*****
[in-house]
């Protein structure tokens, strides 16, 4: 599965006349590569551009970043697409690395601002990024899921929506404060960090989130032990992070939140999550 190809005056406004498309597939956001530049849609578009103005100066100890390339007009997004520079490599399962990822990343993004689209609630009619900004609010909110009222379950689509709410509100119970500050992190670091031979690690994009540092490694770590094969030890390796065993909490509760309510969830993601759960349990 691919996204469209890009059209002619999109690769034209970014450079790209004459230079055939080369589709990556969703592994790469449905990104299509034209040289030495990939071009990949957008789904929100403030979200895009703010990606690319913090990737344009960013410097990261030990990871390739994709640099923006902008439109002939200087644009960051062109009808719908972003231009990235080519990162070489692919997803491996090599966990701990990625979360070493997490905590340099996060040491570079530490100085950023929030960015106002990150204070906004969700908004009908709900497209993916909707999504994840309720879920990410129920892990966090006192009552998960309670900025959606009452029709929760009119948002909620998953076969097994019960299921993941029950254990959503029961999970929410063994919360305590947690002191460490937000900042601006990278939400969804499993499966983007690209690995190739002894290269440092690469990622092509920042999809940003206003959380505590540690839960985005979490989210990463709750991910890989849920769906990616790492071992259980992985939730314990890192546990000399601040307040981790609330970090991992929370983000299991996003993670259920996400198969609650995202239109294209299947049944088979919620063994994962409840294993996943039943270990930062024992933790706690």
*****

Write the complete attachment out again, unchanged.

[in-house]
């Protein structure tokens, strides 16, 4: 599965006349590569551009970043697409690395601002990024899921929506404060960090989130032990992070939140999550 190809005056406004498309597939956001530049849609578009103005100066100890390339007009997004520079490599399962990822990343993004689209609630009619900004609010909110009222379950689509709410509100119970500050992190670091031979690690994009540092490694770590094969030890390796065993909490509760309510969830993601759960349990 691919996204469209890009059209002619999109690769034209970014450079790209004459230079055939080369589709990556969703592994790469449905990104299509034209040289030495990939071009990949957008789904929100403030979200895009703010990606690319913090990737344009960013410097990261030990990871390739994709640099923006902008439109002939200087644009960051062109009808719908972003231009990235080519990162070489692919997803491996090599966990701990990625979360070493997490905590340099996060040491570079530490100085950023929030960015106002990150204070906004969700908004009908709900497209993916909707999504994840309720879920990410129920892990966090006192009552998960309670900025959606009452029709929760009119948002909620998953076969097994019960299921993941029950254990959503029961999970929410063994919360305590947690002191460490937000900042601006990278939400969804499993499966983007690209690995190739002894290269440092690469990622092509920042999809940003206003959380505590540690839960985005979490989210990463709750991910890989849920769906990616790492071992259980992985939730314990890192546990000399601040307040981790609330970090991992929370983000299991996003993670259920996400198969609650995202239109294209299947049944088979919620063994994962409840294993996943039943270990930062024992933790706690």